The Writing Girls and their dear Mr. Knightly aren’t the only one’s churning out London’s most popular newspaper. There’s a lively bunch of characters you may meet. Can you believe I made this stuff up but had to refer back to the book for some of these characters? Here’s the cheat sheet:
There is a lively cast of characters in my Writing Girls series, and I’m posting a little cheat sheet here—for your convenience as much as my own! These characters are all of my own creation
Whenever I hear of an uproar over some usually minor inaccuracy in a historical romance novel I think one thing: Spies. While the Regency police are in up in arms about improper title usage, legal wrangling, rules of succession, the date when the shower or pen or other object was invented, or the exact dress fashions of 1816, I think: Spies.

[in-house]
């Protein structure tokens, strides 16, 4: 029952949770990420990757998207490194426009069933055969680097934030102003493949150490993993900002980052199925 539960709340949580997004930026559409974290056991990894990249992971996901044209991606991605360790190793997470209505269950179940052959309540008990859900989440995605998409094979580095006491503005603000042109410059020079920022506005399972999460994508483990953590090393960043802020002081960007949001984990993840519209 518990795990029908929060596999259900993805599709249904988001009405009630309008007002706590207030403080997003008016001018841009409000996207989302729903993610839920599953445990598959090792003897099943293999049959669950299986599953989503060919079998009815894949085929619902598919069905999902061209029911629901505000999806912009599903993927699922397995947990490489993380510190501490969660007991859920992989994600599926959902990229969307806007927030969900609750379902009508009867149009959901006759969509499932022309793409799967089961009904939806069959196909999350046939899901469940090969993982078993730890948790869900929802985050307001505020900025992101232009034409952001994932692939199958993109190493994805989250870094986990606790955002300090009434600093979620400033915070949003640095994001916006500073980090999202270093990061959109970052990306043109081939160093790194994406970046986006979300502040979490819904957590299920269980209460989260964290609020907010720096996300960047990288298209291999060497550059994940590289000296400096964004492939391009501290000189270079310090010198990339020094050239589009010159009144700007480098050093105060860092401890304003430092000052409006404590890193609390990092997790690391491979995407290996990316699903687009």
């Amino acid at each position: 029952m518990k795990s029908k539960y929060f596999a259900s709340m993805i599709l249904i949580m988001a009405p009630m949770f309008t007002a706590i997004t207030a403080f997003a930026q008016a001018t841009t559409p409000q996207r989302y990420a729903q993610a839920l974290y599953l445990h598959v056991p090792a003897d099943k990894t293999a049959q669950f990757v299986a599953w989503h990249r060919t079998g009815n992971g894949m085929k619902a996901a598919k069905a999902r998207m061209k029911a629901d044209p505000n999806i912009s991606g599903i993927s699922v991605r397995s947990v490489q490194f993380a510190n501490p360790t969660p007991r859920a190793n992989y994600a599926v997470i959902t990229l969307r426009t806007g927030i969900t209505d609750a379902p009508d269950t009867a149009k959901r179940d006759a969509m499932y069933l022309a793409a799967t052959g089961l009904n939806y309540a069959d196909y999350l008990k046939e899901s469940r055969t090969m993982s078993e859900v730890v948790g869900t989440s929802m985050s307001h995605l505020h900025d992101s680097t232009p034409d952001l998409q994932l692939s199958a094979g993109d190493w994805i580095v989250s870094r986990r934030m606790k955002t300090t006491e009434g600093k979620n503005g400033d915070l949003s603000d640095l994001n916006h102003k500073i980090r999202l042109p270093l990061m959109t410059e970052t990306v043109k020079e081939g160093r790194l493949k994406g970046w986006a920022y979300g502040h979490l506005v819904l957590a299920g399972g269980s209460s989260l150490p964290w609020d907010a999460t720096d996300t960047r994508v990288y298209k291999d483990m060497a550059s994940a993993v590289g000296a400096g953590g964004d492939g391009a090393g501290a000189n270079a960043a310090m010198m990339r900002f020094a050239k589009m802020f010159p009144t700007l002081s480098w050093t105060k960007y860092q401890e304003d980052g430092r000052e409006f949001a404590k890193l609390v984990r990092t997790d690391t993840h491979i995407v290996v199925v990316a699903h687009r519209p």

We just don’t duel like we used to, sigh, as Barbara Holland’s book Gentlemans’ Blood: A History of Dueling shows.
If you have read a Regency Romance, you have undoubtedly encountered White’s, the gentleman’s club on St. James’s Street in London. It’s where all our heroes and their friends went to discuss horses and women, make outrageous bets, and generally avoid the company of the fairer sex. Here’s a peek inside…
I wrote the first two writing girl books while I was in graduate school, studying early 19th century British literature. One class in particular was absolutely invaluable to my research: The Economy of Print Media. Basically, we studied the cheap, “trashy”, real stuff that people were actually reading: periodicals, railway novels, and, of course, newspapers.